March 4 (Bloomberg) -- Gold fell from the highest price in more than four months as Russian President Vladimir Putin said there’s no immediate need to send troops to Ukraine, lessening demand for a haven.
Bullion futures rose as much as 2.5 percent yesterday as Ukraine said Russia ordered Ukrainian warships in Crimea to surrender. Putin said today he’d only send soldiers to the country in an extreme case and isn’t considering absorbing the Black Sea region of Crimea. Russia ended military exercises in its western area as scheduled, Interfax reported.
Gold gained 11 percent this year, rebounding from the biggest annual decline since 1981, as signs of slowing economic growth increased demand. U.S. data yesterday showed that manufacturing and consumer spending beat analysts’ estimates after Federal Reserve Chair Janet Yellen said last week the central bank is “open to reconsidering” the pace of stimulus cutbacks should the economy weaken.
“Movement in gold prices is likely to be driven by events unfolding between Ukraine and Russia,” Abhishek Chinchalkar, an analyst at Mumbai-based AnandRathi Commodities Ltd., said in a report. “We believe that much of the risk premium has already been priced into gold in the past few sessions. Gold could come under a heavy bout of profit-taking pressure in case Ukrainian worries ease and forthcoming U.S. data this week top market estimates.”
Gold for April delivery fell 1.2 percent to $1,334.50 an ounce by 7:55 a.m. on the Comex in New York. It reached $1,355 yesterday, the highest since Oct. 30. Futures trading volume was 39 percent above the average for the past 100 days for this time of day, data compiled by Bloomberg showed. Bullion for immediate delivery lost 1.2 percent to $1,334.17 in London.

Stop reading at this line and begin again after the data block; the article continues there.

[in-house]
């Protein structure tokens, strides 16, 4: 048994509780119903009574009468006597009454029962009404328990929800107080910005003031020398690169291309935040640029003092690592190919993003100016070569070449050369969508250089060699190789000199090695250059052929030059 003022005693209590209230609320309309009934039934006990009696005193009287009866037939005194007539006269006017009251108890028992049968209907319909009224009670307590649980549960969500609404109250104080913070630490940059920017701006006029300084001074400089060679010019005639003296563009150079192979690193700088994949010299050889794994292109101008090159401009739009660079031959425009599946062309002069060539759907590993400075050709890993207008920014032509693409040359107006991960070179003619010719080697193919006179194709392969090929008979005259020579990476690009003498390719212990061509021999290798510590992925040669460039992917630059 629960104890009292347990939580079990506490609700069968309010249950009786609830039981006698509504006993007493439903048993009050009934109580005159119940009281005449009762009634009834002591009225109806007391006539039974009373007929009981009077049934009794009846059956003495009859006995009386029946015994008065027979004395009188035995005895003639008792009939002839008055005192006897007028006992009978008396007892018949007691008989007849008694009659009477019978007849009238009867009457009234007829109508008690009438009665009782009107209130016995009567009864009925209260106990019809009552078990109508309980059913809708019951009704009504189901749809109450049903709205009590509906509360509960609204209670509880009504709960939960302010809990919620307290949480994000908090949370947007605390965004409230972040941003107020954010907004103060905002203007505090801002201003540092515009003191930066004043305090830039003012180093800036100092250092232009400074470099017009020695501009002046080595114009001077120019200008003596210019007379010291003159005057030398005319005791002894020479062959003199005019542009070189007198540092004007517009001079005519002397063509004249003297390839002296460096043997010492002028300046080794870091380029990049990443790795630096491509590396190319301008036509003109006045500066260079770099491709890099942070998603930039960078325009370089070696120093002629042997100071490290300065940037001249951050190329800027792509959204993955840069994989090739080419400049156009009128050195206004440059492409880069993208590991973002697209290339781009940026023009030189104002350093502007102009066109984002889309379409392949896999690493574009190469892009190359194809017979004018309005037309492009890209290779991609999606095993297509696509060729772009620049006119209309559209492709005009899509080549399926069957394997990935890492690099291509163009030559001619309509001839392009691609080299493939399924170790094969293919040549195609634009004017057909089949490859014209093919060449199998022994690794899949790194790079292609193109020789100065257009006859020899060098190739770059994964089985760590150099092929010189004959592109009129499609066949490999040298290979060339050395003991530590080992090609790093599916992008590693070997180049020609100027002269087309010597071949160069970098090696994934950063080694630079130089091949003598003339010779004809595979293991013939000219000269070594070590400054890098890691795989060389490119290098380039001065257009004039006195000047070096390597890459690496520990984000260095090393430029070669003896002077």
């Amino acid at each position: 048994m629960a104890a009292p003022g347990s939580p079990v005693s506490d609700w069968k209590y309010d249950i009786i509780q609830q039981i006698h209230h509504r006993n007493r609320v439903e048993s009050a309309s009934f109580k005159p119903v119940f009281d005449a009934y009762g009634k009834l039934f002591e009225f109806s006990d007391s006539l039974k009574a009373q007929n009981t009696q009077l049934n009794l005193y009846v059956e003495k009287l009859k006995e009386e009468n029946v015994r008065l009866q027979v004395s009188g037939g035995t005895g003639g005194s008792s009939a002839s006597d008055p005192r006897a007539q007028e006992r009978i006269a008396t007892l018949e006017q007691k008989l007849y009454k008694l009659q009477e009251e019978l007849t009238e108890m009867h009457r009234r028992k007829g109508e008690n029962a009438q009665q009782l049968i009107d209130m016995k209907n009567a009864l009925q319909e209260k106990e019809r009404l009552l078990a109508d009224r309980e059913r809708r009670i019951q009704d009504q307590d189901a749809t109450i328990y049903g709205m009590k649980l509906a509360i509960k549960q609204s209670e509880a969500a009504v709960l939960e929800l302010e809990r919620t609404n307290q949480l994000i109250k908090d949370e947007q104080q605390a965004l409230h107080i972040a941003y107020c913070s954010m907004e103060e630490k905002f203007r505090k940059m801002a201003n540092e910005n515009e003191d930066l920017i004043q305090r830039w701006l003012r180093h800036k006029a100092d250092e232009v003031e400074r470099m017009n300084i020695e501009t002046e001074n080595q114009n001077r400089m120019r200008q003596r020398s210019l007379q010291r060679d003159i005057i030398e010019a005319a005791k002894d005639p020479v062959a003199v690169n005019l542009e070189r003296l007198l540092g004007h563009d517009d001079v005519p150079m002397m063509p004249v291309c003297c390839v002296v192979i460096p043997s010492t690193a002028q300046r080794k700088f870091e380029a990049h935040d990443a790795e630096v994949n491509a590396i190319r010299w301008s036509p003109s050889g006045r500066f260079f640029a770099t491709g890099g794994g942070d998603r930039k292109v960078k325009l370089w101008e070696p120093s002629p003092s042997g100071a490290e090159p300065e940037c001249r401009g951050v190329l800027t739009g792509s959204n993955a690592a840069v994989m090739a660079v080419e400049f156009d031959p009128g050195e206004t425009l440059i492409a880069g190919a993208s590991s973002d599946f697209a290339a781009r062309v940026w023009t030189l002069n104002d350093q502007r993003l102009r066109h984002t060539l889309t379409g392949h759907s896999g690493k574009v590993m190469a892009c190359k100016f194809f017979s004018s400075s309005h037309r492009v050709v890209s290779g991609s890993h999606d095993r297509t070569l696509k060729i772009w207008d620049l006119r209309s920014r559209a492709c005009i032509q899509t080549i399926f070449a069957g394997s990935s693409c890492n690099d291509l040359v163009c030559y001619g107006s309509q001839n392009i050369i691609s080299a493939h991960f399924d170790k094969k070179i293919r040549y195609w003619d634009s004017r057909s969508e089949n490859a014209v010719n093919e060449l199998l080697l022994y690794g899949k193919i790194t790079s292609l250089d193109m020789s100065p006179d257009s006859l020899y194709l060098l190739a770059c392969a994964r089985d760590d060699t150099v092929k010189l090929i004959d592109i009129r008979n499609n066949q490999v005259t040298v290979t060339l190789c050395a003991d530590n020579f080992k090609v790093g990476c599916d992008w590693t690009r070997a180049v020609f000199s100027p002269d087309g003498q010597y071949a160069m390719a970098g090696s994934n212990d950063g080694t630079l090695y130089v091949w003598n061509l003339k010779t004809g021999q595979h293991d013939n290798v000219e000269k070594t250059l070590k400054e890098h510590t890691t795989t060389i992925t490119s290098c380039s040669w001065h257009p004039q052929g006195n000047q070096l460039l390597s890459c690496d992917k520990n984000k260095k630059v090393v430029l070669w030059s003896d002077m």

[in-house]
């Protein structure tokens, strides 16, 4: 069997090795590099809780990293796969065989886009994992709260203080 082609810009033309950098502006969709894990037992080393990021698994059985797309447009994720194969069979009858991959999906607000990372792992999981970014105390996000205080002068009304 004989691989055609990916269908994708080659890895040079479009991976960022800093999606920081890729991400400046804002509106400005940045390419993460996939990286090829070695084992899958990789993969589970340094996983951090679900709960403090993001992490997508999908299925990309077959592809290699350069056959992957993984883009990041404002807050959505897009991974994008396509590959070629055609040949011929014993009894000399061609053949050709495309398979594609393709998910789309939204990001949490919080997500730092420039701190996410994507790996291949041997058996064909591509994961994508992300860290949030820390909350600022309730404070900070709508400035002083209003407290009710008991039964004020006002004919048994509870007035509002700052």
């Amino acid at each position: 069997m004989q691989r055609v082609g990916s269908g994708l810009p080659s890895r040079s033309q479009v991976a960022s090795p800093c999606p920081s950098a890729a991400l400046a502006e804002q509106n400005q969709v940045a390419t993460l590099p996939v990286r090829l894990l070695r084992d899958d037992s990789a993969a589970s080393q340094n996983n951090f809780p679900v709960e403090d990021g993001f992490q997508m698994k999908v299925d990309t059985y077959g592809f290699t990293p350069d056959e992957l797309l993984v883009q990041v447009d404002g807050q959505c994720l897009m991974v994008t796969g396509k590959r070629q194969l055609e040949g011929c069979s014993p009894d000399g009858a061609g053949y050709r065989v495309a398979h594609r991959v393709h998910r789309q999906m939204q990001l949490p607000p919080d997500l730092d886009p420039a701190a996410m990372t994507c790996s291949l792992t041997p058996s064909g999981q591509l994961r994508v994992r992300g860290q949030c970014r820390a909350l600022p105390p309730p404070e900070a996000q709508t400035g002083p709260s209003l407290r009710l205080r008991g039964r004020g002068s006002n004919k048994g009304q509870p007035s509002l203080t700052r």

The standoff has roiled global markets after Russian forces seized the Crimean peninsula in southern Ukraine. Troops had moved to western and central military districts as part of military exercises, the Russian Defense Ministry said in a statement last month. Putin ordered troops to return to bases, Interfax said, citing the president’s spokesman Dmitry Peskov. U.S. Secretary of State John Kerry is due to arrive today in Kiev.
“The current round of gains may retrace should the tension in the Ukraine ease,” Victor Thianpiriya, an analyst at Australia & New Zealand Banking Group, wrote in a note before prices retreated today. Gold probably extended losses after the Interfax report, Thianpiriya said in a separate e-mail.
Gold’s 14-day relative strength index climbed yesterday to near 70, a level signaling to those who study technical charts that prices may be set to decline. It was at 61.4 today.
Silver for May delivery fell 1.5 percent to $21.155 an ounce in New York. Palladium for June delivery slipped 0.4 percent to $746.80 an ounce, after reaching $751, the highest since Jan. 21. Platinum for April delivery declined 1.1 percent to $1,445.10 an ounce. It touched $1,464.90 yesterday, the highest since Jan. 23.
The biggest union at South African operations of the world’s three largest platinum producers eased its pay demands as a strike that’s crippling most of their operations comes to the end of its sixth week.
The Association of Mineworkers and Construction Union will now give Anglo American Platinum Ltd., Impala Platinum Holdings Ltd. and Lonmin Plc three years to reach the labor organization’s demand for basic monthly wages of the lowest-paid employees to reach 12,500 rand ($1,156), AMCU President Joseph Mathunjwa said.
To contact the reporters on this story: Nicholas Larkin in London at firstname.lastname@example.org; Glenys Sim in Singapore at email@example.com To contact the editors responsible for this story: James Poole at firstname.lastname@example.org John Deane, Dan Weeks